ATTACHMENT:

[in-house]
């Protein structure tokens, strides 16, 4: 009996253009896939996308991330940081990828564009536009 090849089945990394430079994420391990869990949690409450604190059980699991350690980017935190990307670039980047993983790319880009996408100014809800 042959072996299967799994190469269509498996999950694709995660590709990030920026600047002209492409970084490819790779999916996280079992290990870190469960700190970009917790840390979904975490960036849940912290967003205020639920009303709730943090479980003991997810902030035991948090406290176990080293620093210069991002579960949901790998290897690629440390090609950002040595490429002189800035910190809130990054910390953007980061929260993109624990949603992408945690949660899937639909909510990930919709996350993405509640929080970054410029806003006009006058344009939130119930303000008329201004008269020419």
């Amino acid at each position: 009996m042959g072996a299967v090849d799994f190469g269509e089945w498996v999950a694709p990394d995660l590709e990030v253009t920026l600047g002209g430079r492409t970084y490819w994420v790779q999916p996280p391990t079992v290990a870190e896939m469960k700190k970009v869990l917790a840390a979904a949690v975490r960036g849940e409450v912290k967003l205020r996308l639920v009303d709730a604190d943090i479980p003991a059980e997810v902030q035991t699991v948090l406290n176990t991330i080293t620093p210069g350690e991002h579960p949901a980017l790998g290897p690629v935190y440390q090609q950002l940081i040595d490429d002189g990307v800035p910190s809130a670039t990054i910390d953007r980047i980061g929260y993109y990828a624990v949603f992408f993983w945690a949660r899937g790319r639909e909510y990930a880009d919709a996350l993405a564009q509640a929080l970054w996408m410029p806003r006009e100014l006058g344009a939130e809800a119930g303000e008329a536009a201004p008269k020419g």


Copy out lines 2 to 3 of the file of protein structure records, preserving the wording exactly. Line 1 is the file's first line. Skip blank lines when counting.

């Protein structure tokens, strides 16, 4: 009996253009896939996308991330940081990828564009536009 090849089945990394430079994420391990869990949690409450604190059980699991350690980017935190990307670039980047993983790319880009996408100014809800 042959072996299967799994190469269509498996999950694709995660590709990030920026600047002209492409970084490819790779999916996280079992290990870190469960700190970009917790840390979904975490960036849940912290967003205020639920009303709730943090479980003991997810902030035991948090406290176990080293620093210069991002579960949901790998290897690629440390090609950002040595490429002189800035910190809130990054910390953007980061929260993109624990949603992408945690949660899937639909909510990930919709996350993405509640929080970054410029806003006009006058344009939130119930303000008329201004008269020419």
């Amino acid at each position: 009996m042959g072996a299967v090849d799994f190469g269509e089945w498996v999950a694709p990394d995660l590709e990030v253009t920026l600047g002209g430079r492409t970084y490819w994420v790779q999916p996280p391990t079992v290990a870190e896939m469960k700190k970009v869990l917790a840390a979904a949690v975490r960036g849940e409450v912290k967003l205020r996308l639920v009303d709730a604190d943090i479980p003991a059980e997810v902030q035991t699991v948090l406290n176990t991330i080293t620093p210069g350690e991002h579960p949901a980017l790998g290897p690629v935190y440390q090609q950002l940081i040595d490429d002189g990307v800035p910190s809130a670039t990054i910390d953007r980047i980061g929260y993109y990828a624990v949603f992408f993983w945690a949660r899937g790319r639909e909510y990930a880009d919709a996350l993405a564009q509640a929080l970054w996408m410029p806003r006009e100014l006058g344009a939130e809800a119930g303000e008329a536009a201004p008269k020419g």